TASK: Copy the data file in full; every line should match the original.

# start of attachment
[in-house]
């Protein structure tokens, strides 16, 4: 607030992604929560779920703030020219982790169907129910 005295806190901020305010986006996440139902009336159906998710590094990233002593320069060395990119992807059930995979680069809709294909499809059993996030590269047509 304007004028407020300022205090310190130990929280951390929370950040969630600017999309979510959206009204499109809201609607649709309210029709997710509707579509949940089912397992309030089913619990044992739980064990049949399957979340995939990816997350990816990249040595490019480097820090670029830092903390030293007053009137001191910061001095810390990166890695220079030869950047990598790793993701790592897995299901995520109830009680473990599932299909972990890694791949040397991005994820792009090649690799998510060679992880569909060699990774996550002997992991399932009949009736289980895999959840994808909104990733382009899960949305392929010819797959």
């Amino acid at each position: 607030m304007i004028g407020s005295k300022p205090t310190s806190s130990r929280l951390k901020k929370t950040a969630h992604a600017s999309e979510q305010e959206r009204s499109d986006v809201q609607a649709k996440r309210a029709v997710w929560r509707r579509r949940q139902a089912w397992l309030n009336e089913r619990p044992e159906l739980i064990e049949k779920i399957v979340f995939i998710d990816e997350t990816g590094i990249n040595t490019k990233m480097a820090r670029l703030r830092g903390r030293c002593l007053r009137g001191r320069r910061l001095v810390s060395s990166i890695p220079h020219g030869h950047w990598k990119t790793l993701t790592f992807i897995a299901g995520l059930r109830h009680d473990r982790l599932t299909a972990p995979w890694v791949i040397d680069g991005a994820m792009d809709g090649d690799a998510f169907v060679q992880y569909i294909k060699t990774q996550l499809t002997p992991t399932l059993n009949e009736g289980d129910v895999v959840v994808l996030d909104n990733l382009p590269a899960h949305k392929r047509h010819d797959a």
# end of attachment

[in-house]
């Protein structure tokens, strides 16, 4: 607030992604929560779920703030020219982790169907129910 005295806190901020305010986006996440139902009336159906998710590094990233002593320069060395990119992807059930995979680069809709294909499809059993996030590269047509 304007004028407020300022205090310190130990929280951390929370950040969630600017999309979510959206009204499109809201609607649709309210029709997710509707579509949940089912397992309030089913619990044992739980064990049949399957979340995939990816997350990816990249040595490019480097820090670029830092903390030293007053009137001191910061001095810390990166890695220079030869950047990598790793993701790592897995299901995520109830009680473990599932299909972990890694791949040397991005994820792009090649690799998510060679992880569909060699990774996550002997992991399932009949009736289980895999959840994808909104990733382009899960949305392929010819797959």
């Amino acid at each position: 607030m304007i004028g407020s005295k300022p205090t310190s806190s130990r929280l951390k901020k929370t950040a969630h992604a600017s999309e979510q305010e959206r009204s499109d986006v809201q609607a649709k996440r309210a029709v997710w929560r509707r579509r949940q139902a089912w397992l309030n009336e089913r619990p044992e159906l739980i064990e049949k779920i399957v979340f995939i998710d990816e997350t990816g590094i990249n040595t490019k990233m480097a820090r670029l703030r830092g903390r030293c002593l007053r009137g001191r320069r910061l001095v810390s060395s990166i890695p220079h020219g030869h950047w990598k990119t790793l993701t790592f992807i897995a299901g995520l059930r109830h009680d473990r982790l599932t299909a972990p995979w890694v791949i040397d680069g991005a994820m792009d809709g090649d690799a998510f169907v060679q992880y569909i294909k060699t990774q996550l499809t002997p992991t399932l059993n009949e009736g289980d129910v895999v959840v994808l996030d909104n990733l382009p590269a899960h949305k392929r047509h010819d797959a």